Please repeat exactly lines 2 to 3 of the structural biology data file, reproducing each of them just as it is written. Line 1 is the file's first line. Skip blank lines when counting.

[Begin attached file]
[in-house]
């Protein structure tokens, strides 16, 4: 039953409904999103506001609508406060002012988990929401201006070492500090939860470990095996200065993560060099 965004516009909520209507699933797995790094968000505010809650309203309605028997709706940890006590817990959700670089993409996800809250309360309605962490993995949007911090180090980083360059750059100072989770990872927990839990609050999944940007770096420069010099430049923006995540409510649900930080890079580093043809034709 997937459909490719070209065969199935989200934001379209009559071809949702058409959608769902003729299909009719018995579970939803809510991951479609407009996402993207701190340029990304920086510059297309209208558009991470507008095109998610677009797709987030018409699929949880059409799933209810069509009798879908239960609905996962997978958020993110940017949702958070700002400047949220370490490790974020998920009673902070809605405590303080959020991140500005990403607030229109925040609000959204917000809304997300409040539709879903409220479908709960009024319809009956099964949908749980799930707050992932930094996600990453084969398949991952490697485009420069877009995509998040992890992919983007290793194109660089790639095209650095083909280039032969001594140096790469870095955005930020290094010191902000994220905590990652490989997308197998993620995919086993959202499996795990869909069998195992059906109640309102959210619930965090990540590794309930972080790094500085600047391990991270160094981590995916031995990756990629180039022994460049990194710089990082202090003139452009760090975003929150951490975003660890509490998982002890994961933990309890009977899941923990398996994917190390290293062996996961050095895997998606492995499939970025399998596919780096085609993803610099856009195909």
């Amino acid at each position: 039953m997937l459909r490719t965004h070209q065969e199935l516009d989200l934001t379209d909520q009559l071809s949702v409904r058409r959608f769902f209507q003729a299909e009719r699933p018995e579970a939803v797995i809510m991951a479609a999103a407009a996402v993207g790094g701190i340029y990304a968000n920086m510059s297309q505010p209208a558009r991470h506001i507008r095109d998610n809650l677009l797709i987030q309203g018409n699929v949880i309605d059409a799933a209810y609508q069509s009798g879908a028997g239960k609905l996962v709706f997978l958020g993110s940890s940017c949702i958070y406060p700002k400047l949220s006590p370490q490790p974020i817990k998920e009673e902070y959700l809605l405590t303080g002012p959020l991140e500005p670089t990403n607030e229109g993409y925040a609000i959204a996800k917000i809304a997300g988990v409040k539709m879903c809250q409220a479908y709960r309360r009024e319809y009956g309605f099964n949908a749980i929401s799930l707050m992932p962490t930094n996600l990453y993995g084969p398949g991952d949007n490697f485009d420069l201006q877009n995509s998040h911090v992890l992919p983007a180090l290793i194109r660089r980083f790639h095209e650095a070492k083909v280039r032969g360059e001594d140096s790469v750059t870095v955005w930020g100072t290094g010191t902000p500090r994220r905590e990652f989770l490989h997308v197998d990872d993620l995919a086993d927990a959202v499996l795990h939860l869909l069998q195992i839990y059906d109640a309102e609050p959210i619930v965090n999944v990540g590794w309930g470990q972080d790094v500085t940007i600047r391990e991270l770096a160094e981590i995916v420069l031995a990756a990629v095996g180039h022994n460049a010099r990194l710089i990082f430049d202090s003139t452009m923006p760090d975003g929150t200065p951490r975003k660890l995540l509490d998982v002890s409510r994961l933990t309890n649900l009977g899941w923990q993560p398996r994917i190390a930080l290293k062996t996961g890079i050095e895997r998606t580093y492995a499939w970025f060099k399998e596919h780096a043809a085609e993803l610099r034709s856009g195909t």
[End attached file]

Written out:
């Protein structure tokens, strides 16, 4: 039953409904999103506001609508406060002012988990929401201006070492500090939860470990095996200065993560060099 965004516009909520209507699933797995790094968000505010809650309203309605028997709706940890006590817990959700670089993409996800809250309360309605962490993995949007911090180090980083360059750059100072989770990872927990839990609050999944940007770096420069010099430049923006995540409510649900930080890079580093043809034709 997937459909490719070209065969199935989200934001379209009559071809949702058409959608769902003729299909009719018995579970939803809510991951479609407009996402993207701190340029990304920086510059297309209208558009991470507008095109998610677009797709987030018409699929949880059409799933209810069509009798879908239960609905996962997978958020993110940017949702958070700002400047949220370490490790974020998920009673902070809605405590303080959020991140500005990403607030229109925040609000959204917000809304997300409040539709879903409220479908709960009024319809009956099964949908749980799930707050992932930094996600990453084969398949991952490697485009420069877009995509998040992890992919983007290793194109660089790639095209650095083909280039032969001594140096790469870095955005930020290094010191902000994220905590990652490989997308197998993620995919086993959202499996795990869909069998195992059906109640309102959210619930965090990540590794309930972080790094500085600047391990991270160094981590995916031995990756990629180039022994460049990194710089990082202090003139452009760090975003929150951490975003660890509490998982002890994961933990309890009977899941923990398996994917190390290293062996996961050095895997998606492995499939970025399998596919780096085609993803610099856009195909």
């Amino acid at each position: 039953m997937l459909r490719t965004h070209q065969e199935l516009d989200l934001t379209d909520q009559l071809s949702v409904r058409r959608f769902f209507q003729a299909e009719r699933p018995e579970a939803v797995i809510m991951a479609a999103a407009a996402v993207g790094g701190i340029y990304a968000n920086m510059s297309q505010p209208a558009r991470h506001i507008r095109d998610n809650l677009l797709i987030q309203g018409n699929v949880i309605d059409a799933a209810y609508q069509s009798g879908a028997g239960k609905l996962v709706f997978l958020g993110s940890s940017c949702i958070y406060p700002k400047l949220s006590p370490q490790p974020i817990k998920e009673e902070y959700l809605l405590t303080g002012p959020l991140e500005p670089t990403n607030e229109g993409y925040a609000i959204a996800k917000i809304a997300g988990v409040k539709m879903c809250q409220a479908y709960r309360r009024e319809y009956g309605f099964n949908a749980i929401s799930l707050m992932p962490t930094n996600l990453y993995g084969p398949g991952d949007n490697f485009d420069l201006q877009n995509s998040h911090v992890l992919p983007a180090l290793i194109r660089r980083f790639h095209e650095a070492k083909v280039r032969g360059e001594d140096s790469v750059t870095v955005w930020g100072t290094g010191t902000p500090r994220r905590e990652f989770l490989h997308v197998d990872d993620l995919a086993d927990a959202v499996l795990h939860l869909l069998q195992i839990y059906d109640a309102e609050p959210i619930v965090n999944v990540g590794w309930g470990q972080d790094v500085t940007i600047r391990e991270l770096a160094e981590i995916v420069l031995a990756a990629v095996g180039h022994n460049a010099r990194l710089i990082f430049d202090s003139t452009m923006p760090d975003g929150t200065p951490r975003k660890l995540l509490d998982v002890s409510r994961l933990t309890n649900l009977g899941w923990q993560p398996r994917i190390a930080l290293k062996t996961g890079i050095e895997r998606t580093y492995a499939w970025f060099k399998e596919h780096a043809a085609e993803l610099r034709s856009g195909t």